Antonio Campos’s debut feature Afterschool was one of my favorite films of 2008, so I had very high hopes for his follow-up Simon Killer. And while the style is still distinctly his, the new film plays in part like the opposite of the earlier. Whereas Afterschool was heavily structured, with a downright intricate script, Simon seems deliberately disjointed, almost improvised. Whereas Afterschool’s central character was almost catatonically passive, Simon’s protagonist is intensely there, alive and fierce in his tightly-wound little way. And while actors seemed almost like an afterthought in Afterschool (the camera so often wanted to turn away from them), Simon practically hinges on the grand gestures of performance. It may not be as successful as Afterschool, but it feels rawer, more personal – a quality enhanced by its curiously unformed nature.
In that sense, the central attraction in Simon Killer isn’t so much Campos the budding auteur but rather Brady Corbet’s deceptively complex performance as a young American visiting France after a recent break-up with a long-term girlfriend. Simon meets up with a young, beautiful prostitute (Mati Diop) and enters into a physical, surprisingly emotionally open relationship with her. But he’s a bit of a rattlesnake. He tells little lies, then big lies, and soon enough we realize he’s become something of a monster. Corbet thus has to give a performance that hinges on two almost opposite modes of being: He’s both inward – repressed, closed-off, even scheming – and yet also intensely physical. Simon is both broken boy and desperate, driven animal; by the end, you want to think that the former mode is just an act but the character still believes himself, even if we no longer do.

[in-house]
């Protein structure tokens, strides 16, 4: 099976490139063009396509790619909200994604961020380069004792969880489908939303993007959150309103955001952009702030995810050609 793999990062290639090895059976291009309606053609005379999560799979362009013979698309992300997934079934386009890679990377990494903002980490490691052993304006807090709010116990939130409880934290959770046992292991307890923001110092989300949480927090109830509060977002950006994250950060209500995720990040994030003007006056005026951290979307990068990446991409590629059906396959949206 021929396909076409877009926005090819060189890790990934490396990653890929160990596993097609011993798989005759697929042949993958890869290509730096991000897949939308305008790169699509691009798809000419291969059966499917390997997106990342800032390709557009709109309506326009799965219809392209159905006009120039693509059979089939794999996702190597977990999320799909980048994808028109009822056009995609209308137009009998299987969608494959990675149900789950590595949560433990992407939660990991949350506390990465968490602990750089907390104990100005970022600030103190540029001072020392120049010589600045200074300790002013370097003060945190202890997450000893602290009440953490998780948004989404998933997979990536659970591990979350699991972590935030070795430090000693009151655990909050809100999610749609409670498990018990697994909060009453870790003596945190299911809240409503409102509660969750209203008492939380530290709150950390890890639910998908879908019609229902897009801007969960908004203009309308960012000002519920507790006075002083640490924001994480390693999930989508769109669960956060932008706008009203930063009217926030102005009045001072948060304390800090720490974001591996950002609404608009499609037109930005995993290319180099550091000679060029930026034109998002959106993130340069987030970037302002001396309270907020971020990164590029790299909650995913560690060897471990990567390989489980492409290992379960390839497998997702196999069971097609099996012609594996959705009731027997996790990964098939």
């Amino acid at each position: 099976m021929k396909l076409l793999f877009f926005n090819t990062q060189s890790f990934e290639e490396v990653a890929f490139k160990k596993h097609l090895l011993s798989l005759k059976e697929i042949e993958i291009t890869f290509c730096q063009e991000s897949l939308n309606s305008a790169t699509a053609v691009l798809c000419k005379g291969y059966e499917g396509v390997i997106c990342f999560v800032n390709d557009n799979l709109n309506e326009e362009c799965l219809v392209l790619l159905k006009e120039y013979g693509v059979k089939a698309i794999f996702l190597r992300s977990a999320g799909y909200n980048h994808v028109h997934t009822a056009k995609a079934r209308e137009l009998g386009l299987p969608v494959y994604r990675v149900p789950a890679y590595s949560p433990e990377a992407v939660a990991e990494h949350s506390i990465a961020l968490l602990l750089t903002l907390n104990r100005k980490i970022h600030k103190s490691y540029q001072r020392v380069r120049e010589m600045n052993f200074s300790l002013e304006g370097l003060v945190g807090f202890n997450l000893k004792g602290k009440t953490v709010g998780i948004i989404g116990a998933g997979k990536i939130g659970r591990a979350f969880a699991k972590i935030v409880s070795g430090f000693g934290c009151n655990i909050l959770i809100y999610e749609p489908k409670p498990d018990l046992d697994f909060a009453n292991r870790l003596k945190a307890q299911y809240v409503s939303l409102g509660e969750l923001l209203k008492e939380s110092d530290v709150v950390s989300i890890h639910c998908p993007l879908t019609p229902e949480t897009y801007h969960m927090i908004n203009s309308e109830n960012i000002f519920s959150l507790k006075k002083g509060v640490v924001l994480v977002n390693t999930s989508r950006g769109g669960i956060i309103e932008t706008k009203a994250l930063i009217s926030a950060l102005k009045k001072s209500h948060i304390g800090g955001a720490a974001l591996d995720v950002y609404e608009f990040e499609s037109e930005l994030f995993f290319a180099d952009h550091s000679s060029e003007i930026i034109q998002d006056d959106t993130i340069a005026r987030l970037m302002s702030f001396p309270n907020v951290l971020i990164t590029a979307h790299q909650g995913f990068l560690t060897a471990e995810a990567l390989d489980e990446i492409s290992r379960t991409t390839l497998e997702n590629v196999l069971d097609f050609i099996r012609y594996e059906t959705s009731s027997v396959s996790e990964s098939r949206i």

Corbet is something to behold, even if the movie, packed though it is with lovely moments, isn’t entirely successful. Campos has a very precise style that needs the governing framework of a tight structure (as in Afterschool), and this is where Simon sometimes loses out. The film drifts, perhaps by design but not always to its benefit. Campos’s images have a brittle coolness that makes them feel like pieces of a puzzle; unlike Fassbinder or Denis, they don’t drift well. He’s more in the Kubrick vein, where everything feels deliberate, like it’s pushing towards something greater, like it’s all part of a plan. In Simon Killer, the plan doesn't always feel like it's entirely there.